In Montreal (CDA) we say 'Grow a business' all the time. We use it mostly to mean increasing the business in a particular area (eg. I want to grow the shampoo business in grocery stores). I think it may be because the French say "faire grandir un marche" (oops, do not have French keyboard at moment as I am in an internet cafe in Florida, USA, so you will have to imagine the accent on the e there) Which means to 'make an area of business grow'. I believe that is why the expression is so widely used - and accepted. To be honest, I am not sure if the rest of the country uses grow in the same way. There seems to be some important differences between Quebec English and the rest of Canada English.

Well, I have officially crossed the line into being a fanatic. I am on vacation and, just had to come in to view AWAD. We are avoiding the noon-day sun and I thought this was the perfect place. Pretty good excuse no?


Top
#7359 - 10/07/00 11:42 AM Re: "grow" as a transitive verb
RhubarbCommando Offline
Pooh-Bah

Registered: 08/23/00
Posts: 2204
(oops, do not have French keyboard at moment as I am in an internet cafe in Florida, USA, so you will have to imagine the accent on the e there)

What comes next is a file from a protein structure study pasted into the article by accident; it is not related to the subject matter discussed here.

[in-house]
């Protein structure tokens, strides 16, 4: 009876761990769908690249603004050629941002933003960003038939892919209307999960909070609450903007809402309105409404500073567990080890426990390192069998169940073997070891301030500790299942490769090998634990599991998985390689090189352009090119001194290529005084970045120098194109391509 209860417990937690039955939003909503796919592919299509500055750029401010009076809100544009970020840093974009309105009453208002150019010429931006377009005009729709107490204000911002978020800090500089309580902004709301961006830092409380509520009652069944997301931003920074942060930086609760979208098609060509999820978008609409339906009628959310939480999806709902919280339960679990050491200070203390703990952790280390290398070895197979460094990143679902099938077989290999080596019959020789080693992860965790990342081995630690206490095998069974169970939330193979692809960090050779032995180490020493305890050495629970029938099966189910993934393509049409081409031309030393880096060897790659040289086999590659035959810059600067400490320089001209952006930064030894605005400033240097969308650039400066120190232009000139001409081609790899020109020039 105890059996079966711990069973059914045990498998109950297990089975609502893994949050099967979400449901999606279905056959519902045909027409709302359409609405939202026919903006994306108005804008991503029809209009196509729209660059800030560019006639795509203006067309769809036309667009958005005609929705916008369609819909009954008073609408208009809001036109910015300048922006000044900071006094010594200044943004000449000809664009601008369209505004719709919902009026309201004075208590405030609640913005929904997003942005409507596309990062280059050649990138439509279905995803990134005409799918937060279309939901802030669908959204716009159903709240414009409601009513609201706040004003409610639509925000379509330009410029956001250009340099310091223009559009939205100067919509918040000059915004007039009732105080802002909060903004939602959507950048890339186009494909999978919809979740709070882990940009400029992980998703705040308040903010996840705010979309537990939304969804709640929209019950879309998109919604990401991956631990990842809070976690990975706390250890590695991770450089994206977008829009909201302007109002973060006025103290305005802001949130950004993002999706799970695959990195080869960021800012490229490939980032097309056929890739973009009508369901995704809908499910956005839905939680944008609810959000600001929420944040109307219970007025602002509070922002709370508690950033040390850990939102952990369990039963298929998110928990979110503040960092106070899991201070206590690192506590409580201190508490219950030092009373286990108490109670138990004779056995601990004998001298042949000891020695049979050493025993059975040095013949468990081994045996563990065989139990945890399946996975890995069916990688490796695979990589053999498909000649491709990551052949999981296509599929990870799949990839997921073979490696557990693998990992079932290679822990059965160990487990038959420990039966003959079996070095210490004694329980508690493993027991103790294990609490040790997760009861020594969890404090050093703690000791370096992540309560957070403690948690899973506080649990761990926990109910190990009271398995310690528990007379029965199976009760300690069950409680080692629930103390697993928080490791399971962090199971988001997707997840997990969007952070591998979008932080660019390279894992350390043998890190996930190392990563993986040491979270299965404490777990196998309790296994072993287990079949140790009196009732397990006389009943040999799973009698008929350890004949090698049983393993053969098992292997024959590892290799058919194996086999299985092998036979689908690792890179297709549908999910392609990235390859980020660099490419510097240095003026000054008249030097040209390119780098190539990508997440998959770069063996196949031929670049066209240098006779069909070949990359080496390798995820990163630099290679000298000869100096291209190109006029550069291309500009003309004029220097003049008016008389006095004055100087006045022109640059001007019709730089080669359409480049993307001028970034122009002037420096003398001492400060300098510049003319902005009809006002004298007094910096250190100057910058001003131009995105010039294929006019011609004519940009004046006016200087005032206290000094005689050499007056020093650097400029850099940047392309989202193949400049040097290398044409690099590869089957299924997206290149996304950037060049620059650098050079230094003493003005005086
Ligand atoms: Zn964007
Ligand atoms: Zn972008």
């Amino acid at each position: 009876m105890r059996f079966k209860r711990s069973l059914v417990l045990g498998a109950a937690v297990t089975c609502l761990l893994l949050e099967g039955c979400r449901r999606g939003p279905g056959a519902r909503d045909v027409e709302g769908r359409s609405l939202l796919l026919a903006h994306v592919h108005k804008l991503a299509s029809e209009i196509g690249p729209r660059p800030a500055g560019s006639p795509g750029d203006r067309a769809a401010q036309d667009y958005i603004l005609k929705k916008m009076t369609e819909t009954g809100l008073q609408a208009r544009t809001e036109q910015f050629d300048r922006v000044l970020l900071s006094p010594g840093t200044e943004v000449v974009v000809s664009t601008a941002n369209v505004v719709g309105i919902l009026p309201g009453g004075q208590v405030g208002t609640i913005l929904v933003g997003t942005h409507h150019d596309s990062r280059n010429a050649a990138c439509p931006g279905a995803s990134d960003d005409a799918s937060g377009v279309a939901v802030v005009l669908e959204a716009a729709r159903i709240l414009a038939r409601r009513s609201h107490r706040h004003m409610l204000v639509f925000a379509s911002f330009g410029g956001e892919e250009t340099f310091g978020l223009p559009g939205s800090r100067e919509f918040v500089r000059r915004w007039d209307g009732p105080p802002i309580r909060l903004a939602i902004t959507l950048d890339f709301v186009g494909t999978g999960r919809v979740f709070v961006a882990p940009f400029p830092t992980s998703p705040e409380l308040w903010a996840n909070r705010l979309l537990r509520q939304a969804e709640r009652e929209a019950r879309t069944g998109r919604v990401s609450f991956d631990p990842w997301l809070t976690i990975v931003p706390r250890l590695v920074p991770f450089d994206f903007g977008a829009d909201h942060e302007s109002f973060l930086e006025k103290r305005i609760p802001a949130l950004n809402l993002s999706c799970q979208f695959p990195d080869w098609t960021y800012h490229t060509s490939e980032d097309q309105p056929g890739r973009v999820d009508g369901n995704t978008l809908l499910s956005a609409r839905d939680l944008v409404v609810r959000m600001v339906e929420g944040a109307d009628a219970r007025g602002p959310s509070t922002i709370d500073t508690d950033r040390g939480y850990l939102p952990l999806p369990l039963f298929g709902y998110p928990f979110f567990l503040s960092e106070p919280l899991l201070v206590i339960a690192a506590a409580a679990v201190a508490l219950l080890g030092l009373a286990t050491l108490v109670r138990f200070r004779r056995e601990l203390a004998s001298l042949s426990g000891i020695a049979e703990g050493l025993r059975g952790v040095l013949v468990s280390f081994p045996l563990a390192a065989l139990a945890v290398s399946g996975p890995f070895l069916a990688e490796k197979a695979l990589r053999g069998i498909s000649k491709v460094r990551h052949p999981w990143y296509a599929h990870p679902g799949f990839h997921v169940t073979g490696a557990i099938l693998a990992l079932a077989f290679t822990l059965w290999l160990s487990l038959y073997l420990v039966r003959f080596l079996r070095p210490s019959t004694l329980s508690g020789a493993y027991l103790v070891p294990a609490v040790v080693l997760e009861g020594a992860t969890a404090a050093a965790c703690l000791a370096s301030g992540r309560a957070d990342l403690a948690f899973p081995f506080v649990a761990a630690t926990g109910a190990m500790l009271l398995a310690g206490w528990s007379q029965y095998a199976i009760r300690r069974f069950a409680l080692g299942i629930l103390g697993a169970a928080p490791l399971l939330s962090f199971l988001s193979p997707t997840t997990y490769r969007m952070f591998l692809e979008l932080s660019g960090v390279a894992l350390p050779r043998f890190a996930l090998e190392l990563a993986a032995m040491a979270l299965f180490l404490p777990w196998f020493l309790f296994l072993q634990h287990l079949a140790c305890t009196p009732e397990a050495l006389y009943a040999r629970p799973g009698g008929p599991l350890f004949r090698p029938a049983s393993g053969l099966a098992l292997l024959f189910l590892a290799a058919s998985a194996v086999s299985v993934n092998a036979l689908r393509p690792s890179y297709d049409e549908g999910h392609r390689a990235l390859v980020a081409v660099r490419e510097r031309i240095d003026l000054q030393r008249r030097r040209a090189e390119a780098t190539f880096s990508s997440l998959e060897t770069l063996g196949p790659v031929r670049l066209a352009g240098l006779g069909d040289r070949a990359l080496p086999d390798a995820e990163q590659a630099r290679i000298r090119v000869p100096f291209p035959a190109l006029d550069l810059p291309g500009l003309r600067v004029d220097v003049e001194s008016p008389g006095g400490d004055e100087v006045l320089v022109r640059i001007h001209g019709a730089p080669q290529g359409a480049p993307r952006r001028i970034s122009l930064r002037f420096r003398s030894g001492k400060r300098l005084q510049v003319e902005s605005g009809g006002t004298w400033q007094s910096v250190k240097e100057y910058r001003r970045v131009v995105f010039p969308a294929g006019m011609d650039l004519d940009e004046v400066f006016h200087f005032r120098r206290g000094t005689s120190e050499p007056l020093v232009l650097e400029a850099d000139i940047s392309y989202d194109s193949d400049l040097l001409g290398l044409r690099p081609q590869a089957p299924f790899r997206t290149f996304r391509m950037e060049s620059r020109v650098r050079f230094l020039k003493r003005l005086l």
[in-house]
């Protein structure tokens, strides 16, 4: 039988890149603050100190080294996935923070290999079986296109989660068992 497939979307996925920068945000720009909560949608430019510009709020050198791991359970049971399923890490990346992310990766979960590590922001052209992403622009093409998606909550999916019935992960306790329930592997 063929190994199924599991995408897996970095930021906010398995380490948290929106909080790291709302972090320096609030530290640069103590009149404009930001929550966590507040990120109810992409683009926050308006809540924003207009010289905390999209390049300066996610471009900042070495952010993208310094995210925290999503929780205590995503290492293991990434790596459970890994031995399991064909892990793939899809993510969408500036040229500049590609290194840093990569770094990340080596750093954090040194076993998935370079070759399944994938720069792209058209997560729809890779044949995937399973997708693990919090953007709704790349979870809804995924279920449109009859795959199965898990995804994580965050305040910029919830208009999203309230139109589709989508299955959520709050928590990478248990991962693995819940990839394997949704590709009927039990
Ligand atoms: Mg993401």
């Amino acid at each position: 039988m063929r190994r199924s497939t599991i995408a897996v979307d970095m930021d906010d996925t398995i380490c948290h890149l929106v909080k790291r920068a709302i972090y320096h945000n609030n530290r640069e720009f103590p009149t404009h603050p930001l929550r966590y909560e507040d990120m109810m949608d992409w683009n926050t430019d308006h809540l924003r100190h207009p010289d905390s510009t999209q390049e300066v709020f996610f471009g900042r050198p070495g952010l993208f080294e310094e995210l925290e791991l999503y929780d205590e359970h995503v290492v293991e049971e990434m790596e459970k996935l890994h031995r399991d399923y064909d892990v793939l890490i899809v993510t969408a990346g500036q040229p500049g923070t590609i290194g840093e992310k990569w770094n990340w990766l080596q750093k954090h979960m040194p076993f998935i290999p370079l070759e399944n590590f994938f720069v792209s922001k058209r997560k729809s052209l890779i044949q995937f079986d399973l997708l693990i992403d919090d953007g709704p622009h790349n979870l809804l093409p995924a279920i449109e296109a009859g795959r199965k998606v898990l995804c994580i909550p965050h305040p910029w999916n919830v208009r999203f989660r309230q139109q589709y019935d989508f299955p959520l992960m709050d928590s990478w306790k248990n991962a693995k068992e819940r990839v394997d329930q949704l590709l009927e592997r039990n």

Bel, é is achievable, if you are using Word for Windows, by holding down ALT and typing 0233. A whole range of accents is possible using this sort of technique.


Top
#7360 - 10/07/00 12:02 PM Re: "grow" as a transitive verb
tsuwm Offline
Carpal Tunnel

Registered: 04/03/00
Posts: 10522
Loc: this too shall pass
>Bel, é is achievable, if you are using Word for Windows

actually®, he said with élan, this works equally well inside our own ineffable AWAD editor, at least with most browsers.

here's a link I provided elsewhen for a complete(?) character set:
http://www.ramsch.org/martin/uni/fmi-hp/iso8859-1.html

Top
#7361 - 10/07/00 05:19 PM Re: "grow" as a transitive verb
jmh Offline
Pooh-Bah

Registered: 03/22/00
Posts: 1981
Meanwhile ...

before we get too obsessed by the pleasures (?!) of the qwerty keyboard, what are the important differences between Quebec English and the rest of Canada English?


Top
#7362 - 10/07/00 08:35 PM Re: "grow" as a transitive verb